As every parent knows, your little angel can sometimes be bad. But if a young child has serious behavioral problems, it may be a sign of lead poisoning. A recent study found lead’s toxic effects may not just be physical.
It’s a common childhood complaint: an earache. Ear pain often heralds an ear infection — the leading reason children visit the doctor. The American Academy of Pediatrics recently updated its guidelines for managing ear infections. Arm yourself with the latest about this frequent child malady.
Whatever your child imagines, a playground can be: a pirate ship, a fort, a medieval castle. Playgrounds are perfect places to exercise your child’s mind and body. A few precautions can help keep these areas of adventure and activity safe.
Childhood is prime time for episodes worthy of a doctor visit. Sprains, concussions, and ear infections-to name just a few. A trip to the doctor when your child is well can be just as essential. Periodic well-child visits can alert you to developmental delays and provide valuable parenting advice. They may even help deter critical care, such as hospitalizations.
More parents and doctors are on the alert for autism spectrum disorder (ASD )-often simply called autism. They know its symptoms: social problems, communication troubles, and repetitive behavior. This greater awareness may be behind rising rates of ASD, particularly in children ages 6 to 17.
Sunscreen may already be a family staple for a trip to the beach or an afternoon by the pool. But protecting your child from skin cancer requires more than a dab of sun defense. A recent study found that melanoma-the deadliest type of skin cancer-is becoming more common in children. Teaching your child proper sun safety early can prevent skin cancer for a lifetime.
Your child probably loves pizza. And how about hot dogs, lunch meat, or cheese? In addition to being many children's favorites, these foods are high in sodium. They contribute to a startling fact: Many children eat as much sodium as adults in the U.S. That's setting the table for serious concerns about children's future heart health.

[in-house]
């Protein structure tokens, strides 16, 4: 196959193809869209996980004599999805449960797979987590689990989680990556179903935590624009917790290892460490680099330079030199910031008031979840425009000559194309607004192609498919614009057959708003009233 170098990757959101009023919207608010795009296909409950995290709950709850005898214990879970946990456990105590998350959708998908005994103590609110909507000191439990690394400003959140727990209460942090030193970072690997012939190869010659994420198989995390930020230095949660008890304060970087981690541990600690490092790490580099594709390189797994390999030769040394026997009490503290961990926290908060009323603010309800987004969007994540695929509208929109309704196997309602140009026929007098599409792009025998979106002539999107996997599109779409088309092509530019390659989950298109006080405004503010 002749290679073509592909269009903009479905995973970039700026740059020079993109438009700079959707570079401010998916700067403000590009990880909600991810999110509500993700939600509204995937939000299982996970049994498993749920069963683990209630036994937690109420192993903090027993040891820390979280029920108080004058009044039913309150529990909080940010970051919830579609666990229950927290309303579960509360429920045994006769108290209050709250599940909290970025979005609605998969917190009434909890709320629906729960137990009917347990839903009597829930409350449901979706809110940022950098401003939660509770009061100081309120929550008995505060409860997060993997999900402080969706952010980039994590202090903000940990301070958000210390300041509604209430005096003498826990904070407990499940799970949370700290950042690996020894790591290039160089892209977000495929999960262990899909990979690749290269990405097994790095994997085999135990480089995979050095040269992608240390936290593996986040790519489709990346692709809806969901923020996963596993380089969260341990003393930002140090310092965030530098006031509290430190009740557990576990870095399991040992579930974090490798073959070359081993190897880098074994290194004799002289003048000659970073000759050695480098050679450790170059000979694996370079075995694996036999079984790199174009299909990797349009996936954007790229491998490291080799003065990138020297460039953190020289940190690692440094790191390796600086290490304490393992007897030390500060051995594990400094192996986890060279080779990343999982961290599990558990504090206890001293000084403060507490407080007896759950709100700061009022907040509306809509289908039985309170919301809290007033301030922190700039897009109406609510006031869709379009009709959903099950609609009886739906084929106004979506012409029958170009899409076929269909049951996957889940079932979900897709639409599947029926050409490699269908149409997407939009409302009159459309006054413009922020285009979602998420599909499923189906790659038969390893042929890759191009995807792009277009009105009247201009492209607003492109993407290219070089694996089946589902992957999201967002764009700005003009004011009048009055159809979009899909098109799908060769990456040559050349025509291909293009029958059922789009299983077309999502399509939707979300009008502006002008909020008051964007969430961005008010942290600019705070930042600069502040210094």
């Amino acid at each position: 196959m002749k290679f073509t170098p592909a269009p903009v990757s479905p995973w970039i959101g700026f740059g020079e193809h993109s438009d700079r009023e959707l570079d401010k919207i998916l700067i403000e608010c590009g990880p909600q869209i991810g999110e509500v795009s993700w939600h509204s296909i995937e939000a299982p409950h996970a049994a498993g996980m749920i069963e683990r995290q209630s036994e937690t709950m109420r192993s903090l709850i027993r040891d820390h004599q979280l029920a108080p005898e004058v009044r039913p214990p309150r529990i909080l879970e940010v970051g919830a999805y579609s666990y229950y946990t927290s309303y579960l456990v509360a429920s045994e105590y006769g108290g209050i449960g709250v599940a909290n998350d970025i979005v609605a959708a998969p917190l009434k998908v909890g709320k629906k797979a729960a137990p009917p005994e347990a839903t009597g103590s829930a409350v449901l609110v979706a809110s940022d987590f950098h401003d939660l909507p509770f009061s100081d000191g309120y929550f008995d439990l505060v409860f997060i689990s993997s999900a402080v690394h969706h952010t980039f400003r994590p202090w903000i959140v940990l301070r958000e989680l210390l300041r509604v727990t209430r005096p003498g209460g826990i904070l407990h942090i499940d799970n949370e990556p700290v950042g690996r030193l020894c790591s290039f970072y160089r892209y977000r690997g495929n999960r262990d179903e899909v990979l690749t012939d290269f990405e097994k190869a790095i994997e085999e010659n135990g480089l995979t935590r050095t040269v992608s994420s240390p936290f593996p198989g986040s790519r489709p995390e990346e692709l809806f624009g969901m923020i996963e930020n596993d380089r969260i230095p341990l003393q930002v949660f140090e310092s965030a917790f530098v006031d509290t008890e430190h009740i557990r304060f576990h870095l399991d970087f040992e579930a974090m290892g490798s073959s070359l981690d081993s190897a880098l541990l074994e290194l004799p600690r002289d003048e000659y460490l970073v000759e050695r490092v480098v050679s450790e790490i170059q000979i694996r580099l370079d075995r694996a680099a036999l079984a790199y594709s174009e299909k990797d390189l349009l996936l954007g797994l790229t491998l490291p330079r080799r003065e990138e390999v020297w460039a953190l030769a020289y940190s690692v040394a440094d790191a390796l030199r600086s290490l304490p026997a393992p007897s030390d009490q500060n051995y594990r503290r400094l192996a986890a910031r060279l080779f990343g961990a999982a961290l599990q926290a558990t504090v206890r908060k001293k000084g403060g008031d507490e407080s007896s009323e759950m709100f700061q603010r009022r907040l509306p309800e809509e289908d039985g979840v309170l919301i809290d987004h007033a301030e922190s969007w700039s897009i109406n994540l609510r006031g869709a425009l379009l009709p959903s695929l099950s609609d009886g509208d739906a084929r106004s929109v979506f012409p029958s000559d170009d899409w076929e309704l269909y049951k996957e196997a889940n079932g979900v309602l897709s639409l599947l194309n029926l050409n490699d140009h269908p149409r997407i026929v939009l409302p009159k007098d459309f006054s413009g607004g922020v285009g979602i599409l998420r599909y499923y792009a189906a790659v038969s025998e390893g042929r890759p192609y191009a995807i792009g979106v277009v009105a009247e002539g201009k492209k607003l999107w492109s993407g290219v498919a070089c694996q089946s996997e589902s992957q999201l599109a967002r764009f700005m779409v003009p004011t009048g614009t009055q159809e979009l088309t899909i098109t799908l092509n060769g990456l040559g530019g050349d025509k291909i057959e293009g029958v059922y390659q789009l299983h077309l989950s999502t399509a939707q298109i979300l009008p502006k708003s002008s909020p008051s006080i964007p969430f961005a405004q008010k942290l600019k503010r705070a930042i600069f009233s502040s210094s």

Parents of young athletes may expect the occasional bruise, scrape, or pulled muscle. But an injury to the anterior cruciate ligament (ACL) may seem a more likely concern for a professional running back or a slam-dunking hoop star. Yet millions of children every year suffer serious sports injuries, including torn ACLs.
They're labeled with compelling names, such as Monster Energy and Rockstar. X-Game athletes sport their brands on jackets and hats. Energy drinks exude an ethos that attracts many children and young adults. Although these beverages may be considered cool, they're not a healthy choice for your child.
Keeping your child active may not always be easy. Children may be more interested in video games, YouTube videos, or the latest episode of American Idol. But regular physical activity can help curb childhood obesity, an epidemic that affects more than 12 million U.S. kids. Urging your child to move more has other benefits, too. It may even improve academic performance.
The teen years can be an exciting and anxious time for your child - and you. One of the more nerve-wracking moments may be your child's dating. It's natural for a parent to worry. You want to keep your child safe. Knowing about the dangers of teen dating violence can help you prevent it and, if needed, identify such abuse.
The family's well-worn couch. Grandpa's favorite old chair. Of all the things parents may worry about, these items probably don't make the list. But according to a new study, maybe they should, particularly if they contain flame retardants. Furniture, carpet, electronics, and other products that are made with such chemicals may increase a child's risk for developmental problems. Exposure to them may lead to a lower IQ, inattention, and coordination troubles.
Talking with your child about drug abuse is important. It helps to keep him or her healthy. But did you know you should cover prescription painkillers in that chat? A new study points to why.
The average child or teen in the U.S. consumes nearly 3,400 mg of sodium each day - or more than 1,000 mg above the recommended maximum. Some researchers say that high salt intake is what's driving an increase in high blood pressure among kids.